By Bruce Edwin
The undisputed godfather of punk, Malcolm McLaren died Thursday, April 8th, 2010. He was 64. The cause of his death was by a form of cancer caused usually by asbestos exposure. Having been sick for over 6 months, he died in a hospital in Switzerland, though lived in New York and London. His life partner, Korean American Young Kim, and his son, Joe Corre, were at his side.
Malcolm McLaren did not tell the press of his illness. In February, he flew to New York for a book release before returning to Switzerland for further treatment. Malcolm’s partner Ms Kim told the newspaper The Independent: "We were there with him when he passed away. He was diagnosed with cancer in October. He was very active until the end of February when his tumor became very aggressive. He just went very quickly. He said he wanted to be buried at Highgate cemetery. We are now taking steps to try to make that happen."
Malcolm achieved early in his life; ticking off as many people as he could with a snotty, dirty kind or rock and roll drenched in anarchy, sweat, and mucked up fashion, that all smeared together was called punk rock. The name itself which used to be an insult called to working class British youth.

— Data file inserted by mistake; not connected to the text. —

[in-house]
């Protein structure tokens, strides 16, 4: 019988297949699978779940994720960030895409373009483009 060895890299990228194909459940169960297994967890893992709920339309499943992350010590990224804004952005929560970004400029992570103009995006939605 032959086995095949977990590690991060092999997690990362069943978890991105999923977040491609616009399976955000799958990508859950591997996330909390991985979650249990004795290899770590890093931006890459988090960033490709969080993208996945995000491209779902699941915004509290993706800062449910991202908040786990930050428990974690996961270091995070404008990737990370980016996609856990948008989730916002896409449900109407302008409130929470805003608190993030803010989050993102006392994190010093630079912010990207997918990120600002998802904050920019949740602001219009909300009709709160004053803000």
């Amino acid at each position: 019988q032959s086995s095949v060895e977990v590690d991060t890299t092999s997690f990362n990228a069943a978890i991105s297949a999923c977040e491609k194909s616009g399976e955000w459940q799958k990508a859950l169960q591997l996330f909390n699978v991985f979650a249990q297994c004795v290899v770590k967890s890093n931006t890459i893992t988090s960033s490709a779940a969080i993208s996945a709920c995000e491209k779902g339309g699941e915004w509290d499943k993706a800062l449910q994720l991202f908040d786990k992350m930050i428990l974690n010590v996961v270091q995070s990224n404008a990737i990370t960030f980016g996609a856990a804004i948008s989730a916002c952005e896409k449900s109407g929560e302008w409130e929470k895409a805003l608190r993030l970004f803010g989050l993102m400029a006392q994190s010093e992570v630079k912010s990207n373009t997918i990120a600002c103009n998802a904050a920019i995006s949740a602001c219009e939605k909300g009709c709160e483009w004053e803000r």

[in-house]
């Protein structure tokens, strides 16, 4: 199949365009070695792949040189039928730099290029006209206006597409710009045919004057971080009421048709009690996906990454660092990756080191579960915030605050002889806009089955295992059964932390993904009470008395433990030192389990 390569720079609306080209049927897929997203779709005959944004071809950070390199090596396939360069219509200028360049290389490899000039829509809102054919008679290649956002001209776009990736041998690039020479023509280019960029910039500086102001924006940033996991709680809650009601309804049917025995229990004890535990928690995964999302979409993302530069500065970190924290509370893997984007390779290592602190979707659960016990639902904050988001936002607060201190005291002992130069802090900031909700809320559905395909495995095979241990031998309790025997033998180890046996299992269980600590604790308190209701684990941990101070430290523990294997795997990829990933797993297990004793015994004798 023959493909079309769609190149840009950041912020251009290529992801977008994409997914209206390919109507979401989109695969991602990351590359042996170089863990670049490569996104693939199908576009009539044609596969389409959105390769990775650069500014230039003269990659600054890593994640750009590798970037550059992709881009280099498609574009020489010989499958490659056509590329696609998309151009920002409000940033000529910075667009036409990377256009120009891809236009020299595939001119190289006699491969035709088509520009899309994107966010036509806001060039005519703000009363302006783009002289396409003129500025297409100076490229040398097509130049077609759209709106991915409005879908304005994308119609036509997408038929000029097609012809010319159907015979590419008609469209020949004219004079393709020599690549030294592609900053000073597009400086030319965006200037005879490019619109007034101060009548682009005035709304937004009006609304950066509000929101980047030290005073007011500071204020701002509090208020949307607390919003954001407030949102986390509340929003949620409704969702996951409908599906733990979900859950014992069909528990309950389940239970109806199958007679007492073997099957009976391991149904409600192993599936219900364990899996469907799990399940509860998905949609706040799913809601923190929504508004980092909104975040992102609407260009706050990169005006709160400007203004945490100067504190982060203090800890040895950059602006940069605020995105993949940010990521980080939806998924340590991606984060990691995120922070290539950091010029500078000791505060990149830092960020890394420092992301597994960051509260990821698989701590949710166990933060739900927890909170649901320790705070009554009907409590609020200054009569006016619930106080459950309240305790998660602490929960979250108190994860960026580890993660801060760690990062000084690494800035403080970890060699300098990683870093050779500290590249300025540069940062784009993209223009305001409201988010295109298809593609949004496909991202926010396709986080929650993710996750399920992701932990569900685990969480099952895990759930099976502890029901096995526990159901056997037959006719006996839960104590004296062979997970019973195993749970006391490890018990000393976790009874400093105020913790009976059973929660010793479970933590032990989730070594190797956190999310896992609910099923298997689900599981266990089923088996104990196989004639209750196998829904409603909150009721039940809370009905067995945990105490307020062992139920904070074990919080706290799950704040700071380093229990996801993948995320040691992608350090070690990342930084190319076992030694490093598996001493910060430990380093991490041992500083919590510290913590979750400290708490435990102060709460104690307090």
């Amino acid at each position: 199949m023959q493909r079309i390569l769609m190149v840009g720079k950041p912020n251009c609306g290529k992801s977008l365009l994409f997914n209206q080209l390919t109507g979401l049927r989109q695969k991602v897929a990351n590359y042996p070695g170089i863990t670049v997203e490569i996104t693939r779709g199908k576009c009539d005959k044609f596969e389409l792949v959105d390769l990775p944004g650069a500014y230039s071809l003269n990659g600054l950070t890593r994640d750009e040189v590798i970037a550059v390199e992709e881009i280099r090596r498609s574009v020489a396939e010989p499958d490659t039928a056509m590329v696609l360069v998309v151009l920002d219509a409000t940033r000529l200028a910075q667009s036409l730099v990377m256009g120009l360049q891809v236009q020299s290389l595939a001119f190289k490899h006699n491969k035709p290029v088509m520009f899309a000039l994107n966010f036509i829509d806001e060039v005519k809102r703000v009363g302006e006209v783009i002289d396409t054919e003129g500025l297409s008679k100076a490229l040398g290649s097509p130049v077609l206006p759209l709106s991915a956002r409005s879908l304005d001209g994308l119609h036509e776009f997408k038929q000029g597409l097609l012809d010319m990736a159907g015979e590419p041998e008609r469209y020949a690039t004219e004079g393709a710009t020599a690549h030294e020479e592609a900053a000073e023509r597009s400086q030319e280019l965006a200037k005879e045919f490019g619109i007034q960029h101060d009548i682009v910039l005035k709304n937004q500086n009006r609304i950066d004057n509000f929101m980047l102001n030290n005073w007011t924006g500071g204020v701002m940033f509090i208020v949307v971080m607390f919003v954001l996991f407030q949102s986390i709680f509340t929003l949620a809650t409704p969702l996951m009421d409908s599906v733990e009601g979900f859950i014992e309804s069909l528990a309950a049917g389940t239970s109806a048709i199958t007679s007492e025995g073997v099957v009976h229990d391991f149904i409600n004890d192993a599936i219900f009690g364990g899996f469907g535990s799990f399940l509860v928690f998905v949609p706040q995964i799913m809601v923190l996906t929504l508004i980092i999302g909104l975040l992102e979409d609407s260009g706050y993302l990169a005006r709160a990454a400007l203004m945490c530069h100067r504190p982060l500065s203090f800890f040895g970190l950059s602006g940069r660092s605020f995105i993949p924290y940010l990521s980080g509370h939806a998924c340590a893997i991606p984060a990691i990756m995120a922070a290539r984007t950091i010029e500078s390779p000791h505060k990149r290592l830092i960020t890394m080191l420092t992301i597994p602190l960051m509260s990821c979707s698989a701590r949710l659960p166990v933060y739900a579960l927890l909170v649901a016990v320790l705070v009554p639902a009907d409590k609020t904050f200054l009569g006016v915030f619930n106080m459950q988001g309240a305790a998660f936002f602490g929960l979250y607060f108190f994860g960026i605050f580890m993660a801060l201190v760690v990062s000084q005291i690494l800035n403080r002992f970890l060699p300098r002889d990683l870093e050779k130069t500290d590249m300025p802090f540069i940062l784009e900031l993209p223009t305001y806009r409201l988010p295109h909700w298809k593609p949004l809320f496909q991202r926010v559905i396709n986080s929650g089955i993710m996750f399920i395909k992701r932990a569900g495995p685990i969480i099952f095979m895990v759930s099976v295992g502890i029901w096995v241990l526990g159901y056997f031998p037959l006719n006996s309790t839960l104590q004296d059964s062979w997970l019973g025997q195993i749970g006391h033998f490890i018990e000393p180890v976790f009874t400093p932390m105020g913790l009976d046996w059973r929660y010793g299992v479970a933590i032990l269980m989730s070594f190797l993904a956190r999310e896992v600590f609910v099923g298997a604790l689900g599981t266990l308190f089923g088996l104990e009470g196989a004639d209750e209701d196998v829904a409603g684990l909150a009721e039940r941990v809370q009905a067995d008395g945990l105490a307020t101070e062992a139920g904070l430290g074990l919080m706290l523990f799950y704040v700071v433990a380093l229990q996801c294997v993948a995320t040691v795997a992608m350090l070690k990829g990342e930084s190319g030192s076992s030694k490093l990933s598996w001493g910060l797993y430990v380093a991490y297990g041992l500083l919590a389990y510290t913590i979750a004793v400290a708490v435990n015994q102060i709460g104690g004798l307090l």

Malcolm McLaren famously quoted what his grandmother once told him, she said, “To be bad is good; to be good is simply boring.” With that ethos, the stage was set for a young Malcolm to grow up and lead an underground social movement of misfits known as punk rock. The art provocateur Malcolm reveled in art school in London during the early days of punk before he got twice kicked out, ditching working for the man by joining wild child Vivienne Westwood in the formation of their store Let It Rock, and later changing its name to Sex, the name for an anti-fashion, S&M styled shop that catered to kids including Joey Ramone, Billy (not yet then) Idol, and the pack that would go on to be Sid Vicious and Johnny Rotten- the Sex Pistols.
Dame Vivienne Westwood, his former partner, stated, “Malcolm McLaren was a very charismatic, special and talented person. When we were young (…) I fell in love with Malcolm, I thought he was beautiful and I still do.” Subnormal Magazine, renown as a global punk zine in the early 90’s states, “The 60’s had Warhol, the 70’s had McLaren, and we all have the Sex Pistols. Malcolm McLaren was pure genius. His influence on the punk scene- and consequently, on youth culture from the 70’s up till now and beyond- was massive. It may take an atomic bomb and another revolution for his shoes to be filled again.”
Supposedly knowing more at the time about creating shocking art and causing a riot then business - as a creator in the so-called Situationist art scene that strove for provocation on the streets- Malcolm McLaren decided to start managing the bands, applying his anarchistic aesthetic to a mainstream rock and roll scene that had become safe and hum drum. He and Vivienne were already giving the punks their look; safety pins, trousers with the crotch ripped out, leather, spikes, studs, chains, padlocks, handcuffs, and of course, anarchy symbols used heavily by comrades like Emma Goldman back in the mid to late 1800’s.